Tuesday, September 4, 2012

That's It, California - I'm Gone


Not to disparage Nevada, but as I crested that final hill just before the Utah border, and saw the flooded salt flats spread out below me, shining blue and white, I almost cried at the beauty that alleviated the previous too-many hours of ugly boring landscape.

I'm glad now that I did the drive straight through on my first day. Long but worth it.

Random mental notes I took during my day's drive:

-- Stopped at Harrah's in Reno and ate at Hash House a Go Go, at Jeremy's recommendation. The name was, obviously, questionable, the decor not exactly what I expected (though it should have been what I expected of a casino restaurant), the food worth the stopover and the getting momentarily lost in the streets of Reno. I had the sage fried chicken, it surprised me. In a good way. 

-- Lost three dollars in the slots, and had absolutely no urge to continue in the hopes of contributing to the trip fund. I'm glad I'm not the addictive-gambling type. Maybe I'd have blown a bigger wad if I'd played the  blackjack tables, which might have triggered my competitive streak.

-- Nevada's rest stops had the most disgusting toilets of the three states I've visited so far on this trip. I actually squatted to pee for the first time ever, it was that gross. And the toilet had no seat, really, anyway. Ugh.

-- The girl working the drive-through window at the Elko Starbucks (exit 301 .. or 302? I forget) is very chatty. About herself. In the five minutes I had to wait at the window for my mocha frapp to be finished, I found out that she was born and raised in Houston, came to Elko to live with her mom (because why else would an 18-year-old move to Elko?) and was really, really excited about snow. Good for her.

-- About 20 percent of Nevada's stretch of I-80 seems to be going through a re-paving. I had to drive 55 mph through miles of orange "work areas" about a million times.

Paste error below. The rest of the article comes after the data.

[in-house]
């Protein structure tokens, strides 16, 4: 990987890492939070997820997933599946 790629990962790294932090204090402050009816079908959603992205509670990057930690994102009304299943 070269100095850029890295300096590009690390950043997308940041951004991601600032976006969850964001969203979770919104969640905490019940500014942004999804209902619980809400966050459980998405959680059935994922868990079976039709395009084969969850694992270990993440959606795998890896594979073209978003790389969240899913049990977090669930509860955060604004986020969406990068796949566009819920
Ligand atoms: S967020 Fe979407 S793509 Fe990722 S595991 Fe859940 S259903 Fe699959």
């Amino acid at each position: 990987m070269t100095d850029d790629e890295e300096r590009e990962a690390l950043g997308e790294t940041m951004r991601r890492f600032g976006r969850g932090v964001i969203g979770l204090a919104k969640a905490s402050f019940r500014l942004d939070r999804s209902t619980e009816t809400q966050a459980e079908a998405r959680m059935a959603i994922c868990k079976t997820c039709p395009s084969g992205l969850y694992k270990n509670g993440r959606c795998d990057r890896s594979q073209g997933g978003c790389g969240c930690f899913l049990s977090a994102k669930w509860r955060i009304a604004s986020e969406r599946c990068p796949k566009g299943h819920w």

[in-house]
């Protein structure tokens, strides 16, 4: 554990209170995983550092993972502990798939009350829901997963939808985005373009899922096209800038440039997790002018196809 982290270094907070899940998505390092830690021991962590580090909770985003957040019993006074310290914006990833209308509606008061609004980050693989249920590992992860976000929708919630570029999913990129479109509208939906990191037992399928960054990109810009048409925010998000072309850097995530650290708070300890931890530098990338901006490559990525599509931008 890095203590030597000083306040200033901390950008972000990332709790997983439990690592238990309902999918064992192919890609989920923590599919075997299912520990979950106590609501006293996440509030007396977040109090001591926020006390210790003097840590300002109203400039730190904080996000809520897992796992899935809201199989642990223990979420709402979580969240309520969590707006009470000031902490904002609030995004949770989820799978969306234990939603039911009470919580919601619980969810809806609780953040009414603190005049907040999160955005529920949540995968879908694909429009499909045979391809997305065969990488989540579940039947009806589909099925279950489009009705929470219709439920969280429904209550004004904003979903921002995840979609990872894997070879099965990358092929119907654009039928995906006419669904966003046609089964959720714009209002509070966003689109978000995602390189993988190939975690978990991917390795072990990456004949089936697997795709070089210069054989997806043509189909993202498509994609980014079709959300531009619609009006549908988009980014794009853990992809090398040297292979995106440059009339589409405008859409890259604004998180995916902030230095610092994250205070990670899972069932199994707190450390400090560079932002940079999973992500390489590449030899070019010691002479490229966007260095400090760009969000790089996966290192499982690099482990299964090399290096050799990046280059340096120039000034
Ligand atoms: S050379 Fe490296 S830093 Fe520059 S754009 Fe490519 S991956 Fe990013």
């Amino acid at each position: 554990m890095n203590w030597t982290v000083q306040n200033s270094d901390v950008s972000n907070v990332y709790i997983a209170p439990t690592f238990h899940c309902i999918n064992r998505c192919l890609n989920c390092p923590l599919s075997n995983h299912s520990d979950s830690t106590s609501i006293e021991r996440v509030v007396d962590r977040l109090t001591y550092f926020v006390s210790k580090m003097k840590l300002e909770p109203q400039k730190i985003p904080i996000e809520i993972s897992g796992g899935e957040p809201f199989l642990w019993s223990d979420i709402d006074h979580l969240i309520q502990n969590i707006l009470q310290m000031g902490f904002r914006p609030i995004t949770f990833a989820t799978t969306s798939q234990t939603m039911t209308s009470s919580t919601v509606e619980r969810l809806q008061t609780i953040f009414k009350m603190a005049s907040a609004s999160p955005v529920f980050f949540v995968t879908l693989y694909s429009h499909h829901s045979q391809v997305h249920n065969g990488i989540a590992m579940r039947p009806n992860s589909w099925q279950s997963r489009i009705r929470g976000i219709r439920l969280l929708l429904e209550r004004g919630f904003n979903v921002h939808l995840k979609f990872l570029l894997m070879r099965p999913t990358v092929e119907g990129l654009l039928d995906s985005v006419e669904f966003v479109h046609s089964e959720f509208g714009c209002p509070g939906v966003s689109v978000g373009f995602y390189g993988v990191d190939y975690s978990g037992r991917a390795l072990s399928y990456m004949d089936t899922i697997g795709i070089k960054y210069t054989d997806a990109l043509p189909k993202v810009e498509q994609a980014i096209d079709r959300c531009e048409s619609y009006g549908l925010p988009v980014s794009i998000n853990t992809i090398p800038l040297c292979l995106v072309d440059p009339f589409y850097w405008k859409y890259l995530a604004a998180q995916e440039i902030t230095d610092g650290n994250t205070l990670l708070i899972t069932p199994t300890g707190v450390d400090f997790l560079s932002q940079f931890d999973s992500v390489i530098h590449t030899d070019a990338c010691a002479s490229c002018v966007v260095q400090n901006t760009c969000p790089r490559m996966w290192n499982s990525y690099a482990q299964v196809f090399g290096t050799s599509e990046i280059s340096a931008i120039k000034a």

-- Something about Nevada made it really easy to drive 90 mph and still feel slow (when I wasn't in the work zone, of course - double fines!). (I accidentally hit 100 at one point when I wasn't looking.)  Utah, on the other hand, I cruised through at 75 (the legal speed limit) and felt like I was speeding. I often caught myself dropping down to 70.

-- This is the most landlocked I've ever been in my life.

It wasn't really until I drove into Utah that this felt like a true adventure. Maybe that's because I've been through that part of California, and have visited Nevada before -- though certainly I haven't been further east than Black Rock City.  But suddenly in Utah I felt that excitement that comes from being someplace new, from venturing into the unknown and feeling brave about it.

I pulled over at the first rest stop in Utah that I could, both because I needed to pee and also because I needed to give myself a chance to walk out on those salt flats. This was one of those few situations where I wish I had a companion with me on this road trip, but I made do as you can see in the attached photo. Note that, as I commented on Facebook, the picture doesn't do the flats justice as far as demonstrating their beauty or fullness of awe.

It was weird to drive away from that and watch the sunset in my rearview mirror instead of in my face. Weird, and liberating.

Tomorrow I explore SLC, and hopefully get down to the Lake, if possible, before heading to Jackson Hole and the Grand Tetons. It's probably about time for me to pass out, especially if I want to try to hit the pool in the morning for a quick swim - I'm feeling lumpy, need some exercise. I'll try to post again in the next 24 hours if I can find some Wi-fi to steal.

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